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Real-estate construction stuck up under the Maharashtra Private Forest (Acquisition) Act since 2006 has now got a green signal from the Supreme Court, but further development will be possible only after a nod from the ministry of environment and forests
The Supreme Court of India has given a green signal to real-estate construction in Maharashtra for residential and commercial properties stuck under the Maharashtra Private Forest (Acquisition) Act, on Wednesday. But developers have to still wait for the clearance from the ministry of environment and forests (MoEF) before going ahead with construction or selling of projects in these forest lands.
“It is not an interim approval to all the projects built on forest land. It is only certain sections at Nahur and Bhandup which have got the green signal. Projects in Borivali, Goregaon and Kandivali (all Mumbai suburbs) still have to wait for clearance from the legal body,” said Pankaj Kapoor, founder, Liases Foras.
A bench comprising Chief Justice K G Balakrishnan and Justices Deepak Verma and B S Chauhan said that the interim order allowing construction activity is subject to the outcome of the pending petitions before it.
The Maharashtra Private Forest (Acquisition) Act came into force on August 30, 1975. Under the Act, land categorised as a ‘private forest’ could be acquired by the forest department to conserve forests.
Earlier, developers ignored the legislation till the Bombay Environment Action Group, a non-government organisation, filed a complain in the High Court stating that the state was ignoring the law and was not taking any action to acquire the 305 plots, that the state forest department had notified.
In 2006, the Brihanmumbai Municipal Corporation (BMC) had issued a stop-work notice to the projects on these plots, but a few developers went ahead with their projects.
“The developers have got a sign of relief from the judgement passed by the Supreme Court but have to wait for the MoEF’s decision. The MoEF will take some time to give a go-ahead to such projects. There will be proper due diligence. The developers have to wait till MoEF responds,” said Subhankar Mitra, AVP—strategic consulting, Jones Lang LaSalle Meghraj.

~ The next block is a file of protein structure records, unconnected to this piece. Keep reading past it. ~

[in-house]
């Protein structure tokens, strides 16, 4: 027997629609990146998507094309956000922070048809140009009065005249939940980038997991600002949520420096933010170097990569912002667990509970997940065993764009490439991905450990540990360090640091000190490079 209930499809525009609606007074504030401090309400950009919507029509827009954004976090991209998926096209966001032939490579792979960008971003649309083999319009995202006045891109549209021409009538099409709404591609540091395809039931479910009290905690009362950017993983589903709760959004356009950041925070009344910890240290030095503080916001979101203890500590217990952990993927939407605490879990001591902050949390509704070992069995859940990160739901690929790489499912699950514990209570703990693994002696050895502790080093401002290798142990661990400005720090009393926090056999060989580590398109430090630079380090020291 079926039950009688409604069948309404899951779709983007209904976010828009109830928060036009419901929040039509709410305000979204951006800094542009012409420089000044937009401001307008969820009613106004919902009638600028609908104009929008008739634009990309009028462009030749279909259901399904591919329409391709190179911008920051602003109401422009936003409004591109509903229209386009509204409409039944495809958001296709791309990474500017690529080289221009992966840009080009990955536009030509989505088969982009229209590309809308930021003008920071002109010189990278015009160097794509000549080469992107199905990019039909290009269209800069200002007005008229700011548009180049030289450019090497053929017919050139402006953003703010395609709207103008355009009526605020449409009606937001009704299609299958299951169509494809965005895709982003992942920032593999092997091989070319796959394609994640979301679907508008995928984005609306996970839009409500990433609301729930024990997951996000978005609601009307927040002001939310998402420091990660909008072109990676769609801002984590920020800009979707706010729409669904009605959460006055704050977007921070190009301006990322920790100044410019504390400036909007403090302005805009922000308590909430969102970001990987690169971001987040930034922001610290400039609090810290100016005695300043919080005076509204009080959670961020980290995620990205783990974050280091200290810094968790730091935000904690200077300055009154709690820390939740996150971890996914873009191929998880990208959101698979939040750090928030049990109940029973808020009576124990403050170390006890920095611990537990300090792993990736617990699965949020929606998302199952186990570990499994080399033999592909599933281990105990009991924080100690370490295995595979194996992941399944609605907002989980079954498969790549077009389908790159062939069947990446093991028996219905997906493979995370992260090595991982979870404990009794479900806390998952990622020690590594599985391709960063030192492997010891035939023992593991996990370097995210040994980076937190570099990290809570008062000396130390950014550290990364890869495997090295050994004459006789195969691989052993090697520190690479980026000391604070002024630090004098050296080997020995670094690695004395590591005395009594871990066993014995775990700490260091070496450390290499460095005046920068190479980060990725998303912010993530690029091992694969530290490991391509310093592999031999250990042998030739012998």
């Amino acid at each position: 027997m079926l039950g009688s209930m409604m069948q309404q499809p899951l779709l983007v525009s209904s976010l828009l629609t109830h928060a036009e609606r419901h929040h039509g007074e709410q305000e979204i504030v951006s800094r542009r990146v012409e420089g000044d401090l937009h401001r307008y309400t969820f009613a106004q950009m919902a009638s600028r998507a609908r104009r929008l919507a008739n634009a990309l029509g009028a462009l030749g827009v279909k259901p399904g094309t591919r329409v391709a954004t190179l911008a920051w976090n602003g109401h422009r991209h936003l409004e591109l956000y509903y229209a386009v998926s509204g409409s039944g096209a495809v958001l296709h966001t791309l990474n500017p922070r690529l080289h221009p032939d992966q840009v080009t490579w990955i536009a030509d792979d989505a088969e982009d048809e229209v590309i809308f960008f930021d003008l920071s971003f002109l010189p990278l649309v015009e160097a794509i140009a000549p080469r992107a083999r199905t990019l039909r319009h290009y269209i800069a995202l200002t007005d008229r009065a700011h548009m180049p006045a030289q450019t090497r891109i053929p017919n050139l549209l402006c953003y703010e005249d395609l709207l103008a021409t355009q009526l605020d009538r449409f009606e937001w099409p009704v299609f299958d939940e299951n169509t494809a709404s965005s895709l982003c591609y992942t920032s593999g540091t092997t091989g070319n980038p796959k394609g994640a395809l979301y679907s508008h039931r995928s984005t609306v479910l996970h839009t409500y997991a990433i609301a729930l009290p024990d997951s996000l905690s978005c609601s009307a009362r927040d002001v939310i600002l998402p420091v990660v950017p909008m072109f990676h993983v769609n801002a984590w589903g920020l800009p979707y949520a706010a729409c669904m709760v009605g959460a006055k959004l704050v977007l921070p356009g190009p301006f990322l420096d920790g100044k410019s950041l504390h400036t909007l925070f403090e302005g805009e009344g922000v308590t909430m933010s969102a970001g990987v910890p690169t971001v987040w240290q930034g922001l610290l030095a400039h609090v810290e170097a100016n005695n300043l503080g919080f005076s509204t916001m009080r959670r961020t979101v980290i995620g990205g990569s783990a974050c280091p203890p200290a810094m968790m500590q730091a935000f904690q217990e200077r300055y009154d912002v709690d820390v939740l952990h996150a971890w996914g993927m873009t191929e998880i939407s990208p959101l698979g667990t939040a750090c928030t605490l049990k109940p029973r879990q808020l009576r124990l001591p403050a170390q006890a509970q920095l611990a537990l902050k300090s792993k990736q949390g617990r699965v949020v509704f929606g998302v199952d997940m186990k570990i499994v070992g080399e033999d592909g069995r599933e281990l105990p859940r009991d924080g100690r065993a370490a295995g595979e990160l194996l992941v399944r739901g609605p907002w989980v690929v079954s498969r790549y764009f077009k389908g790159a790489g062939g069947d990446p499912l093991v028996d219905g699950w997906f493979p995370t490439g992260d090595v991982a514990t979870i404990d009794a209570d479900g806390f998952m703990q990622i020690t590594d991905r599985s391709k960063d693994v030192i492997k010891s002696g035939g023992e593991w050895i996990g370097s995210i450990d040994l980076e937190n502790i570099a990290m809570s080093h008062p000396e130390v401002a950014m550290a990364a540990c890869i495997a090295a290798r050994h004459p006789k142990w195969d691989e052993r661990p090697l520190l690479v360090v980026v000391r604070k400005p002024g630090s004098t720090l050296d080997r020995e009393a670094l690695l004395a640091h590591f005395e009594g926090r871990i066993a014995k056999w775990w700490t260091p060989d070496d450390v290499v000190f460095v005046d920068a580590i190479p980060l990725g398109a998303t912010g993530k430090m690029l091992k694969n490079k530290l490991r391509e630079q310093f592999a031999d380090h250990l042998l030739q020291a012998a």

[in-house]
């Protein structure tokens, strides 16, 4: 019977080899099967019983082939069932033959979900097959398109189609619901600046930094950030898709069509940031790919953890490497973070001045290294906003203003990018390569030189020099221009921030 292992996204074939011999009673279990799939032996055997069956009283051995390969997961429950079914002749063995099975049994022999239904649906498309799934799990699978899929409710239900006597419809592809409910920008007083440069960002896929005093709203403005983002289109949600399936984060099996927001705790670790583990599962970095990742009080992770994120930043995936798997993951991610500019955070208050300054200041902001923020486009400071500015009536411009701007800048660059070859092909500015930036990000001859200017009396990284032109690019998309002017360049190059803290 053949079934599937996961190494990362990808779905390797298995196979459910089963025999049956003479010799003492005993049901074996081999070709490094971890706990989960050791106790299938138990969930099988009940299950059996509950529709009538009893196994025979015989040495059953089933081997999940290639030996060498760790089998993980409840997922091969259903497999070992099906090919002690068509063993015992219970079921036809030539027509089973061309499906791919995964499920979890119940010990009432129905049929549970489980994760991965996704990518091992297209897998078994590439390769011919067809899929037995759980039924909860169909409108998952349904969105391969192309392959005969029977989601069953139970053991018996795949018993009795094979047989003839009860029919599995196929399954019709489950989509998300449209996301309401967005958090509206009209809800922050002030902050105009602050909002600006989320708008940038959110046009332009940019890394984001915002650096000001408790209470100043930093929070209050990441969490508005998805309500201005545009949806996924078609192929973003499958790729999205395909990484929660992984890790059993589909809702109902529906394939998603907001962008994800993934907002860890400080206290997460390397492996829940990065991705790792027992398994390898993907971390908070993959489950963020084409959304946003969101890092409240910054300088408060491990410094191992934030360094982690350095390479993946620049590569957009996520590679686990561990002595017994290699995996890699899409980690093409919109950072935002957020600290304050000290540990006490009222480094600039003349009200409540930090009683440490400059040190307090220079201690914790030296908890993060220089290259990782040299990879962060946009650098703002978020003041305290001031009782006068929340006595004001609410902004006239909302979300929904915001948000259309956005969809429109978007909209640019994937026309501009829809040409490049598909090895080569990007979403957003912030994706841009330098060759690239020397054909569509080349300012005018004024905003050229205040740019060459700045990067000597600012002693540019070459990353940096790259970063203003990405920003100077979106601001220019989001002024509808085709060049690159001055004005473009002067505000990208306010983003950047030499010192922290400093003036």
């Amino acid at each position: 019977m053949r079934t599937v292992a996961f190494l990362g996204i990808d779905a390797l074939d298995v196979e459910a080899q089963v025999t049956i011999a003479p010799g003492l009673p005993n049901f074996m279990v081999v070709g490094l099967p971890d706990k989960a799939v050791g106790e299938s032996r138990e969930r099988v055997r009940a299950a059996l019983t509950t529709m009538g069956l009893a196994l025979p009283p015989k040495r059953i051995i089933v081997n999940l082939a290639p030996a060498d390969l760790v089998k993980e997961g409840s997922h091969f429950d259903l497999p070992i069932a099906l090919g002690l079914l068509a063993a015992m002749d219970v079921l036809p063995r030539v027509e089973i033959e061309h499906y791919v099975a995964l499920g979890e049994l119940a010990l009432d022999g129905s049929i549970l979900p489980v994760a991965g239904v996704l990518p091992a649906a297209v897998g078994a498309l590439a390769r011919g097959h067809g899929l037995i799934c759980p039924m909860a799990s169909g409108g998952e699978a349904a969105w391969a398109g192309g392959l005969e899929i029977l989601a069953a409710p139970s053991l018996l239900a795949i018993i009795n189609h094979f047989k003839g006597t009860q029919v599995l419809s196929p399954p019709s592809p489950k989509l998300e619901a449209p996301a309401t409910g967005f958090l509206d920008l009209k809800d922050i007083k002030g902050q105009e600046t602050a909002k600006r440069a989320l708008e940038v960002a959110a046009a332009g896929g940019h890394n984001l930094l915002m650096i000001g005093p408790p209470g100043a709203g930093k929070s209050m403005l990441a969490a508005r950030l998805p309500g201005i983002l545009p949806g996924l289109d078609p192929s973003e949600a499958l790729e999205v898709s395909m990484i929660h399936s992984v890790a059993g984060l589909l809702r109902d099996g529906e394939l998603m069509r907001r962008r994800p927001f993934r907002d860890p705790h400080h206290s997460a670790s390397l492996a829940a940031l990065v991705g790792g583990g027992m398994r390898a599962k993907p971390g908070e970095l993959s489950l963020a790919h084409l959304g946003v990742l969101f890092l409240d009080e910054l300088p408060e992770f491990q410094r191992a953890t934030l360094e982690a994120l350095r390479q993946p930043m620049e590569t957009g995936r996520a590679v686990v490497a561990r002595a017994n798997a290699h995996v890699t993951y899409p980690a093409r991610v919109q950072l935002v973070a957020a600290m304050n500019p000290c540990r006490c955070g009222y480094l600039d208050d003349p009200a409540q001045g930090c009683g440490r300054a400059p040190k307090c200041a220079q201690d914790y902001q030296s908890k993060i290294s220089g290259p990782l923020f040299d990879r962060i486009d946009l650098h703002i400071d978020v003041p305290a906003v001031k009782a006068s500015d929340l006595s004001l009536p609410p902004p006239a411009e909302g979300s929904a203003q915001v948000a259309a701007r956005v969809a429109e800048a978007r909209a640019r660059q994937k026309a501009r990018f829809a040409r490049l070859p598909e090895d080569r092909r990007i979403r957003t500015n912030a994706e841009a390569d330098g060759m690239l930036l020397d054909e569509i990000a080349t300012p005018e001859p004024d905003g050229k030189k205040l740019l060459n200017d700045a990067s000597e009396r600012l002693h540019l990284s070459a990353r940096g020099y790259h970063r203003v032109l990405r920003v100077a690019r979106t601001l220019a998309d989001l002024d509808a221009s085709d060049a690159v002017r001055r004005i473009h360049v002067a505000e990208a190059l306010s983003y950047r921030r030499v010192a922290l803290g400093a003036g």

Earlier, the court had already announced that the developers had to pay a net present value (NPV) as a penalty for their properties. It also appointed a central empowered committee (CEC) to suggest a solution to this issue. The CEC recommended that residents living in houses constructed before 22 June 2005 pay an NPV of Rs8 to Rs12 per square foot for regularisation, while builders whose projects were completed before this date, but have not yet been given occupation certificates, pay five times the NPV—Rs40 to Rs60 per square foot. Builders who wanted to redevelop factories and commercial establishments into residential complexes were asked to pay an NPV of Rs80 to Rs120 per square foot.
“The judgement of the court was in favour of the customers who had booked their properties long time back but could not own them due to the litigation. At least, consumers will not feel that the developer has cheated them. Developers have got a positive signal from the legal body and we expect the MoEF will soon give the clearance,” said Mayur Shah, chief, sales business unit, Ackruti City Ltd.
According to media reports, there are about 150 large projects being constructed over about 200 acres of forest land in the city by builders, with a market value of Rs25,000 crore.
“It is a great relief for developers and a lot of actual users,” said Dharmesh Jain, chairman and managing director, Nirmal Lifestyle.
However, sounding a note of caution, Parimal K Shroff from Parimal K Shroff & Co, said, “It is an interim order which has been passed by the Supreme Court. The court has permitted a few people to pay the NPV in a certain period of time. Thereafter, the decision will be taken by the CEC appointed by the court.”